An external audit of the International Biathlon Union's (IBU) anti-doping programmes has been launched in a bid to show how the organisation has reformed.
The audit, which is being overseen by the Institute of Anti-Doping Organisations (iNADO), is one criteria which the world governing body must fulfill if they are to have their funding restored by the International Olympic Committee (IOC).
iNADO representative Matthias Kamber was welcomed to the IBU headquarters in Salzburg to begin the evaluation by the body's acting secretary general Martin Kuchenmeister.
iNADO is an umbrella group of National Anti-Doping Organisations which repeatedly clashed with the IOC and the World Anti-Doping Agency (WADA) amid the Russian doping scandal.
Their report will be presented to the IBU prior to their Congress in the Croatian city of Poreč in September.
#iNADO started its external audit of the IBU anti-doping program today. IBU Acting Secretary-General Martin Kuchenmeister welcomed Mr Matthias Kamber, the representative of the Institute of National Anti-doping Organizations, at the IBU headquarters in Salzburg. #biathlon pic.twitter.com/It1JTaTnJd— IBU (@biathlonworld) June 18, 2018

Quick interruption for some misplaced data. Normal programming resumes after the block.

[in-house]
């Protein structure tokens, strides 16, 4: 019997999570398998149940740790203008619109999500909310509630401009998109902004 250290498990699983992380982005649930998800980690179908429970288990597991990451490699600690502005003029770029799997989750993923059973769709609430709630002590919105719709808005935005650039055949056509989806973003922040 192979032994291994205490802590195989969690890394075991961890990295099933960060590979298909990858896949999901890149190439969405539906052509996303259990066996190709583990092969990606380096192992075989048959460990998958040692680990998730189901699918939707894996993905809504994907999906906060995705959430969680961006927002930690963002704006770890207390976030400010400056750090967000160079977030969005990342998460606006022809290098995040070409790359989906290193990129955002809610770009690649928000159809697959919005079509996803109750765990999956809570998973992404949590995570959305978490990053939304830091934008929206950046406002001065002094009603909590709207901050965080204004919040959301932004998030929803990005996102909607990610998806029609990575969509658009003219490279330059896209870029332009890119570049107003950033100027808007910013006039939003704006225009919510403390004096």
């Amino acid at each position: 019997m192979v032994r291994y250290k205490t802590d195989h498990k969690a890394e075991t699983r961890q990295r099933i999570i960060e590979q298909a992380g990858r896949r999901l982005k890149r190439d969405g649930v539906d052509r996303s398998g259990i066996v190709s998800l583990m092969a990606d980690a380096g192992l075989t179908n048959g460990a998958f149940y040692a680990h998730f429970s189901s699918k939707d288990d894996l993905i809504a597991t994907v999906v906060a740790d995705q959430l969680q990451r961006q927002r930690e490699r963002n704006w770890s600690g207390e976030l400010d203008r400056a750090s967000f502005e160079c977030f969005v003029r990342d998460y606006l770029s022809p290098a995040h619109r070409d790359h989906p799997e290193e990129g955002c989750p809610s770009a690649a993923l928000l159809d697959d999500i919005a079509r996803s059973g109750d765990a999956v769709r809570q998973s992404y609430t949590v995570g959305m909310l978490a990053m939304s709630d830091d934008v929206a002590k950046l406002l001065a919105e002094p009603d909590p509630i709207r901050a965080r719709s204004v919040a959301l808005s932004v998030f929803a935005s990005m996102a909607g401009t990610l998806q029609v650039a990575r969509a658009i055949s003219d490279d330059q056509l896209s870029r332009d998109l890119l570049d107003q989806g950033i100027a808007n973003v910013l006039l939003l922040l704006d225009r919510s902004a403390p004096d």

It followed the opening of probes across Europe earlier this year into possible doping, fraud and corruption involving Russian athletes and the raiding of the IBU's Salzburg headquarters based on a tip-off by WADA.
Former President Anders Besseberg and former secretary general Nicole Resch are suspected of accepting bribes amounting to $300,000 (£211,000/€243,000) and other benefits in return for a favourable stance towards Russia - but deny wrongdoing.
The IBU have shown growing willingness to combat doping problems since the allegations emerged, however, and are currently the only winter International Federation to have prosecuted a Russian athlete - Ekaterina Glazyrina - based on evidence commissioned or obtained by WADA.
It is not clear if other winter federations would be prepared to undergo similar audits.